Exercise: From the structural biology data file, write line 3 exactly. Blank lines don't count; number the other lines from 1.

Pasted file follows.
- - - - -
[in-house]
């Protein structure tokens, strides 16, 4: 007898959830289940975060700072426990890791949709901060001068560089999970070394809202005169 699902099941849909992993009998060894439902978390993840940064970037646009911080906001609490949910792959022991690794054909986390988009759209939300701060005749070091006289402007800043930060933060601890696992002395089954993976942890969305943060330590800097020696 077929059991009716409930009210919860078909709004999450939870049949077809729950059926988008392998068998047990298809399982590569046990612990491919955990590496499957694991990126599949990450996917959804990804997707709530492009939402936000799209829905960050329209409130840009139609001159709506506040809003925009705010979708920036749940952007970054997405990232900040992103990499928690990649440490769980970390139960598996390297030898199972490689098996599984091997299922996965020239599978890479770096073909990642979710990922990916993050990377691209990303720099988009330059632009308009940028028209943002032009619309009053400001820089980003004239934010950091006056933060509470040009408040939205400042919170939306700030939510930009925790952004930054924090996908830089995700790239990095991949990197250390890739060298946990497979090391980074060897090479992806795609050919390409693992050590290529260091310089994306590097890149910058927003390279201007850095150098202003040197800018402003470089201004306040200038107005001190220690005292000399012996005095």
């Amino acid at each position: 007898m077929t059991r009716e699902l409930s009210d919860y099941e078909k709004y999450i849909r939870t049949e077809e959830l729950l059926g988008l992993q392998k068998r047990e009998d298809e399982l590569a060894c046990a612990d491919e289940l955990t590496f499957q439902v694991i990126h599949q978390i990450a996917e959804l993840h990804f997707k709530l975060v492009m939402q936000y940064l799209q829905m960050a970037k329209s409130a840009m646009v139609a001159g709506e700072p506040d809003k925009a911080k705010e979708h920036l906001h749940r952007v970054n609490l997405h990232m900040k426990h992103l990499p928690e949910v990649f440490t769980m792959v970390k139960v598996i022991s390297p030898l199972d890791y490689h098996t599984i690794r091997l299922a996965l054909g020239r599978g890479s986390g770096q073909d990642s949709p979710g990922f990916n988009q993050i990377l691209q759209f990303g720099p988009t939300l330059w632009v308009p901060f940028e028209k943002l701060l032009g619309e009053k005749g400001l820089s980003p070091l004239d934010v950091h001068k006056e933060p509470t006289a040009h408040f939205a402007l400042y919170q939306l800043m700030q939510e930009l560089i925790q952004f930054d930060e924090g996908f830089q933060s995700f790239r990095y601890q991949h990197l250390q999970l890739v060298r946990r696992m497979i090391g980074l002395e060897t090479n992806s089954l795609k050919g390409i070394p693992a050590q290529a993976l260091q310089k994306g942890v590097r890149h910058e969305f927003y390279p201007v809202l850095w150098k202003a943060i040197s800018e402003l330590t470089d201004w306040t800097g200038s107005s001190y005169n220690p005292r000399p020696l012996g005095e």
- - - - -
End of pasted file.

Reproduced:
């Amino acid at each position: 007898m077929t059991r009716e699902l409930s009210d919860y099941e078909k709004y999450i849909r939870t049949e077809e959830l729950l059926g988008l992993q392998k068998r047990e009998d298809e399982l590569a060894c046990a612990d491919e289940l955990t590496f499957q439902v694991i990126h599949q978390i990450a996917e959804l993840h990804f997707k709530l975060v492009m939402q936000y940064l799209q829905m960050a970037k329209s409130a840009m646009v139609a001159g709506e700072p506040d809003k925009a911080k705010e979708h920036l906001h749940r952007v970054n609490l997405h990232m900040k426990h992103l990499p928690e949910v990649f440490t769980m792959v970390k139960v598996i022991s390297p030898l199972d890791y490689h098996t599984i690794r091997l299922a996965l054909g020239r599978g890479s986390g770096q073909d990642s949709p979710g990922f990916n988009q993050i990377l691209q759209f990303g720099p988009t939300l330059w632009v308009p901060f940028e028209k943002l701060l032009g619309e009053k005749g400001l820089s980003p070091l004239d934010v950091h001068k006056e933060p509470t006289a040009h408040f939205a402007l400042y919170q939306l800043m700030q939510e930009l560089i925790q952004f930054d930060e924090g996908f830089q933060s995700f790239r990095y601890q991949h990197l250390q999970l890739v060298r946990r696992m497979i090391g980074l002395e060897t090479n992806s089954l795609k050919g390409i070394p693992a050590q290529a993976l260091q310089k994306g942890v590097r890149h910058e969305f927003y390279p201007v809202l850095w150098k202003a943060i040197s800018e402003l330590t470089d201004w306040t800097g200038s107005s001190y005169n220690p005292r000399p020696l012996g005095e």